Aaron Curry, David Baas and concussions


Nick wonders via Facebook whether Aaron Curry's concussion might be more serious than the Seattle Seahawks have indicated, based on how long Curry has been out.

Mike Sando: Teams are being more careful with concussions in accordance with guidelines adopted in 2009.

Those guidelines included the following statement:

"Once removed for the duration of a practice or game, the player should not be considered for return-to-football activities until he is fully asymptomatic, both at rest and after exertion, has a normal neurological examination, normal neuropsychological testing, and has been cleared to return by both his team physician(s) and the independent neurological consultant. A critical element of managing concussions is candid reporting by players of their symptoms following an injury. Accordingly, players are to be encouraged to be candid with team medical staffs and fully disclose any signs or symptoms that may be associated with a concussion."

Seahawks coach Pete Carroll recently reiterated the team's intentions to err on the safe side.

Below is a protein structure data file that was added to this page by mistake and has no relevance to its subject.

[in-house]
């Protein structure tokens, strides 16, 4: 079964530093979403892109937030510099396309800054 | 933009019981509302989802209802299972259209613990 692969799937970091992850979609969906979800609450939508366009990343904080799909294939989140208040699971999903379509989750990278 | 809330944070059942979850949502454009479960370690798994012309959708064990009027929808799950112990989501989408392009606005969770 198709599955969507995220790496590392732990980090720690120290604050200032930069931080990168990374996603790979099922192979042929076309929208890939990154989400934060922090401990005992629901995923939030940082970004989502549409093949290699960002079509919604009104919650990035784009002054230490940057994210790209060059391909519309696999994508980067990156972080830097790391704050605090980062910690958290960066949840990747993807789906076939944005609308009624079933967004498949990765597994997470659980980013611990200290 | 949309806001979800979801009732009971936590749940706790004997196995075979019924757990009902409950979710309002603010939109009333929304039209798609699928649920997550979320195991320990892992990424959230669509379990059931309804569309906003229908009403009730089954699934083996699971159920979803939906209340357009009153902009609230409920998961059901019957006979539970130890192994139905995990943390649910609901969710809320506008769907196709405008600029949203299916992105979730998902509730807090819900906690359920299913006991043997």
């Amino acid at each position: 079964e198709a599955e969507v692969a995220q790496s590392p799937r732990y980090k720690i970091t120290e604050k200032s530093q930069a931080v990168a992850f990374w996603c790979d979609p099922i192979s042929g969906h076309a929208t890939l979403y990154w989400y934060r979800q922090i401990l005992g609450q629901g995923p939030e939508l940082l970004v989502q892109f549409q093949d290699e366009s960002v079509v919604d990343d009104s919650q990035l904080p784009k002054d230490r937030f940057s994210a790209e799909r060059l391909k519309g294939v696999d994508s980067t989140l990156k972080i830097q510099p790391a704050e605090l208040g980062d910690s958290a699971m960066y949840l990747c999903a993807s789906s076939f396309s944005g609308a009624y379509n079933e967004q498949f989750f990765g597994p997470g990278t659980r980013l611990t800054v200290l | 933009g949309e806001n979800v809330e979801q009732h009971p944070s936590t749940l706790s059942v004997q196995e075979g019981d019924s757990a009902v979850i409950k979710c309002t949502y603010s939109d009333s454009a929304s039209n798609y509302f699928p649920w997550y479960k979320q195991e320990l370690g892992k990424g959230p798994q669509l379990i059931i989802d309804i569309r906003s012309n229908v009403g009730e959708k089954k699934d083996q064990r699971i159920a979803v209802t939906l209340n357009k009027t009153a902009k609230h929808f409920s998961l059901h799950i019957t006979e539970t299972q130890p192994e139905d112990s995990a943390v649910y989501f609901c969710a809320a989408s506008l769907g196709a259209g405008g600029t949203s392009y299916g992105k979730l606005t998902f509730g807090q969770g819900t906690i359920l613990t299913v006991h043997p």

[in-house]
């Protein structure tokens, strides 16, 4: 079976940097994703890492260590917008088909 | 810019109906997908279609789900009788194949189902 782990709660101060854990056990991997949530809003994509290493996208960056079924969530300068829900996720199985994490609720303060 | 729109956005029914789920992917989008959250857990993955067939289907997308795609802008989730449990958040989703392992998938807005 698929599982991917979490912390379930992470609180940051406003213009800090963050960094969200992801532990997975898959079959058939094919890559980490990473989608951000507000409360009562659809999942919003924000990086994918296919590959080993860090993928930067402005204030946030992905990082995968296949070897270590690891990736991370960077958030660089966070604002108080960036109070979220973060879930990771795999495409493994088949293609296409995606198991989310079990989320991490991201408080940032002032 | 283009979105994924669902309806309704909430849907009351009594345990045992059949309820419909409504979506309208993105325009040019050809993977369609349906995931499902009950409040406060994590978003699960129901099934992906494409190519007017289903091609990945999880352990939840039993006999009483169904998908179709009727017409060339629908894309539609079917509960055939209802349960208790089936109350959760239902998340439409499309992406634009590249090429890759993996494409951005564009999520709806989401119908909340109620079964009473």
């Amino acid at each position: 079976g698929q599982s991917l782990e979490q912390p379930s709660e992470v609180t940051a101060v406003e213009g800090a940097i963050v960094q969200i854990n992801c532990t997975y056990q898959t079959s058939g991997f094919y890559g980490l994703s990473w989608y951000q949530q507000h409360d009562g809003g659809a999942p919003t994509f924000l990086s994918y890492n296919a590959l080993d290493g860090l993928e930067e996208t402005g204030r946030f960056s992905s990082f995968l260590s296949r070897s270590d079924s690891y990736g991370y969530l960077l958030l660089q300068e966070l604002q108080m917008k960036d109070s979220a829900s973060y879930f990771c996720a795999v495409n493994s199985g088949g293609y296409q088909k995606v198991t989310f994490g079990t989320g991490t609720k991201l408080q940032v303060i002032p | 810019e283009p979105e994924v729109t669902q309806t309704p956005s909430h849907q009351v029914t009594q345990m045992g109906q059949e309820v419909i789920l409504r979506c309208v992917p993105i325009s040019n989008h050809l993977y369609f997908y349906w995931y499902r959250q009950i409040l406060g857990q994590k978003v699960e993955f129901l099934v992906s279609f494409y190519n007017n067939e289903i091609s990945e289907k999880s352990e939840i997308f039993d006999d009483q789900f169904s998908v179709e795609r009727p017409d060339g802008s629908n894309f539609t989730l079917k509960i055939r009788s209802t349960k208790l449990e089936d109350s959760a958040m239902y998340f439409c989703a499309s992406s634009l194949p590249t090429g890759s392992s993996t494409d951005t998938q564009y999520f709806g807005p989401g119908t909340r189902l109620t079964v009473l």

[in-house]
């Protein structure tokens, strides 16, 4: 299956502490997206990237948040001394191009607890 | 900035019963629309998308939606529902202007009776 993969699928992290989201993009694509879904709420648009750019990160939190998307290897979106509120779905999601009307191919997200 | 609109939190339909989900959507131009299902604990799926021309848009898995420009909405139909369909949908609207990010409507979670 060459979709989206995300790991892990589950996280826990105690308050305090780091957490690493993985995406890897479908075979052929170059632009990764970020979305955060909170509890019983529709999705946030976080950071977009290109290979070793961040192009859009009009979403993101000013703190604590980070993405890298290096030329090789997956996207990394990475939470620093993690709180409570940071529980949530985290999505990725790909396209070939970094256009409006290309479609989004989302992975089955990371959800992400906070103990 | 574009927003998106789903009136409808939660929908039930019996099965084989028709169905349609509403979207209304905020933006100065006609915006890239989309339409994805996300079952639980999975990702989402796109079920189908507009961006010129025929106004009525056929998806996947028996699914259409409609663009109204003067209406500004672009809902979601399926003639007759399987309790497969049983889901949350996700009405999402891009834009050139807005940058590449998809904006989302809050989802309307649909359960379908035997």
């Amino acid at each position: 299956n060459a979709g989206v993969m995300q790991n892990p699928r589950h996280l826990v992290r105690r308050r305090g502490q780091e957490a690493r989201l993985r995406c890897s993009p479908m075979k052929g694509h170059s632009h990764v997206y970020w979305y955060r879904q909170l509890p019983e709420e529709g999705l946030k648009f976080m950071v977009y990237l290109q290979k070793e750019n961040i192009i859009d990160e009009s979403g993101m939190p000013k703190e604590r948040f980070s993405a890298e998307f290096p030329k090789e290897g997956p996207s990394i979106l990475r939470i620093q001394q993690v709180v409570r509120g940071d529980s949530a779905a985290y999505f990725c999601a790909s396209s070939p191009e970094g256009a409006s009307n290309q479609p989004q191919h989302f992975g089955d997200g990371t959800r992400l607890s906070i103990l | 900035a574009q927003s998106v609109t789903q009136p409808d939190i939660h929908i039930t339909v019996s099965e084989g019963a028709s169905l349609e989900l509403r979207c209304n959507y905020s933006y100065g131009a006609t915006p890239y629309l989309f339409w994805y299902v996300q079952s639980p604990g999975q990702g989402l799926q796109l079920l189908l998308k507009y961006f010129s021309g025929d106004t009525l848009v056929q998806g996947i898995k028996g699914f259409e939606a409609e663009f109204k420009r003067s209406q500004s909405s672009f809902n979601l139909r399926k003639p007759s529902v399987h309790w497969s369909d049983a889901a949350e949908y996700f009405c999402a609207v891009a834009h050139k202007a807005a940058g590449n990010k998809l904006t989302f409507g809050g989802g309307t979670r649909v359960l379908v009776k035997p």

"I don’t know how we’ve been in the past, but we’re going to do the right thing," he said. "We're going to be very respectful of these situations. So, we’re going to do the exact right thing, make sure we take all the time frame; it’s just the right way to do it."

The San Francisco 49ers held out former starting guard David Baas for an extended period with what they called a minor concussion. The 49ers have also held out Travis LaBoy with what they are calling a minor concussion (LaBoy has a history of concussions).

"It’s just really interesting right now, because when you start talking about the concussions and things like that, there’s just so much information now and it’s such a new thing that I think that they’re still trying to discover what the heck is a concussion," 49ers coach Mike Singletary said following the team's practice in Monterey. "I just think back right now, when we were playing, you would just go out there and play and then they would put some smelling salts in front of you, and you would just smell that and go back out there and play if you can walk. You hold up two fingers and you say, 'Two-and-a-half,' and you’re close enough, let’s go. That’s pretty much how it was."

Singletary said he never suffered a concussion during his Hall of Fame career as a linebacker for the Chicago Bears. He has also said players who lower their heads tend to suffer concussions. For years, NFL teams have displayed posters in locker rooms encouraging players to see what they hit. Those signs were intended to help players avoid spinal injuries.

Bottom line: We can expect players with concussions -- even so-called mild ones -- to miss more practice and game time than they would have missed years ago. That's a frustrating thing for the Curry and the Seahawks because they would like to see him improve, but it's probably the right decision to hold him out.